Tickets or Lines?

Beer releases can be quite a controversial topic.  Ask multiple beer lovers what their preferred way to score beer at a release is and you will most likely receive two very differing opinions.  The two strong contenders in the beer release debate are tickets vs. lines.  Obviously the beer at a release is sought after, or there wouldn’t need to be a release to purchase bottles.  So keep that in mind while we talk about the pros and cons of each.  Of course, I have my own opinion, so while I will attempt to be fair, my personal bias will most likely be involved.



A ticket guarantees you will be able to purchase the beer. Founders has recently begun to release their beers using the ticket system.  Customers go online on a certain day and time and purchase tickets.  Those tickets are your guarantee that if you arrive at the brewery on that particular day, you will receive your full allotment of beer.


A guaranteed ticket allows you to make better plans.  If you know that you will definitely be receiving beer, you can make plans.  Whether those plans are for that day (what time to pick up the beer and what to do with the rest of your day), that weekend (vacation around a brewery release – if you know you are guaranteed beer on Saturday between 11 – 6, you can visit other breweries on Friday and Sunday, eat at local restaurants, go to local attractions, etc.), or the long-run (plan trades, plan tastings, etc.).


Ticket systems are sterile.  Walk into the brewery, buy the beer, and leave.  There may be delicious beers on tap at the brewery, but that isn’t always the case.  The beer that you are buying may not even be on tap.  Founders recently sold tickets to their KBS bottle release days.  The beer is being sold at the brewery on Wednesday - Saturday.  If you bought tickets for Saturday, you are in great shape because that is the day that KBS will be on tap at the brewery.  If you purchased Wednesday tickets, you won’t get to drink KBS on tap.  There will of course be other beers on tap, but not KBS. *That being said: If you don’t care about the party and just want your beer, then this isn’t a deal breaker.*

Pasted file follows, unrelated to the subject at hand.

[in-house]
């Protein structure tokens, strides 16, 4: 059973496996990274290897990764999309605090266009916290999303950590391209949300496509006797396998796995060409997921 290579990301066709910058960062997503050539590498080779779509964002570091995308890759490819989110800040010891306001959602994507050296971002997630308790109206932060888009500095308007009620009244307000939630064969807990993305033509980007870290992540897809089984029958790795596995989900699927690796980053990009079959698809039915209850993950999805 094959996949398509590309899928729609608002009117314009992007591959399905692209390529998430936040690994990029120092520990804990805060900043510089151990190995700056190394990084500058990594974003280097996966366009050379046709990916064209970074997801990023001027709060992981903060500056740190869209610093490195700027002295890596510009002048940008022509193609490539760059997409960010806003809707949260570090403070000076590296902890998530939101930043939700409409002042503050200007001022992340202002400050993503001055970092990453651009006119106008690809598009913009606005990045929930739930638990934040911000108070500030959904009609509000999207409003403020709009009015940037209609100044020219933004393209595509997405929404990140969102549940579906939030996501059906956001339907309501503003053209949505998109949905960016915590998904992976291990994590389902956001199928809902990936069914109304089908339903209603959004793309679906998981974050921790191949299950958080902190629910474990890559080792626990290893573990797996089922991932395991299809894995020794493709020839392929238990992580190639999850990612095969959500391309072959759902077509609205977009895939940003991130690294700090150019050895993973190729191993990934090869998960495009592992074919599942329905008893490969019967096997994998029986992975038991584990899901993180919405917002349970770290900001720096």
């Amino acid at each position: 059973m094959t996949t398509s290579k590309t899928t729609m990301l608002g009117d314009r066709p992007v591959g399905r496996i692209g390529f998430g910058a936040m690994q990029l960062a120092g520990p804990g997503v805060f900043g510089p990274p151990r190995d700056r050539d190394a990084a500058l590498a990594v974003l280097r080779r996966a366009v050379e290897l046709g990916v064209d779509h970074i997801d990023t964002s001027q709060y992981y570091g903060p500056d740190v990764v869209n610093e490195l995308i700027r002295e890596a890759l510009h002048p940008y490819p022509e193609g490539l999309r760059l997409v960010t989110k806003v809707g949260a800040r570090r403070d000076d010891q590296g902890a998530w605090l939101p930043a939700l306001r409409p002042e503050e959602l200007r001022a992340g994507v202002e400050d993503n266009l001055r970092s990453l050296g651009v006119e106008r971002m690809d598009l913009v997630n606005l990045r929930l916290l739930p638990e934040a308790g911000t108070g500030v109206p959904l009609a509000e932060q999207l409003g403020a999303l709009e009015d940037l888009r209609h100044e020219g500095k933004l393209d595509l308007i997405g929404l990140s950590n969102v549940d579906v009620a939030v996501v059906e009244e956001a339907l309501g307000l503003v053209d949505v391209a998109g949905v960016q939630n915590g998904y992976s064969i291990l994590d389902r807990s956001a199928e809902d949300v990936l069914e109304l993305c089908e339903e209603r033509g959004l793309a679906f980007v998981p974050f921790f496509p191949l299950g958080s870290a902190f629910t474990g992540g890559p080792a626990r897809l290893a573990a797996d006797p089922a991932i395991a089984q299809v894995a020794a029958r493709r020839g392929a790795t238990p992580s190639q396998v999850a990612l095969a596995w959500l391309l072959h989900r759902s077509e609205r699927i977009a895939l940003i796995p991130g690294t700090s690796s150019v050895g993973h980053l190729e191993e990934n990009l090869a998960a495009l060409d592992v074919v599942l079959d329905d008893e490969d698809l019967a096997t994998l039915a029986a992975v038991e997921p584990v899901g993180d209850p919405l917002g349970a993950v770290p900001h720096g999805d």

The line is the fun.  At most beer releases when lines are involved, impromptu tastings occur.  Since you never know who you will be standing near in line, you also never know where those people come from and what new beers you will get to try just because of where you happened to get in line.  And people tend to bring whales to beer releases.  Whether they plan to trade or simply impress those around them, the beers that are cracked open are not ones you typically find at the local grocery store.  In fact, we have had the opportunity to taste many rare beers while waiting in a beer release line.

The official beer release day has that beer on tap and/or a party to go along with it.  At last year’s CBS release, CBS was on tap along with Backwoods Bastard and Blushing Monk.  At the Bourbon Barrel Plead the 5th bottle release, Dark Horse had its 4 Elf party with 46 Dark Horse beers on tap.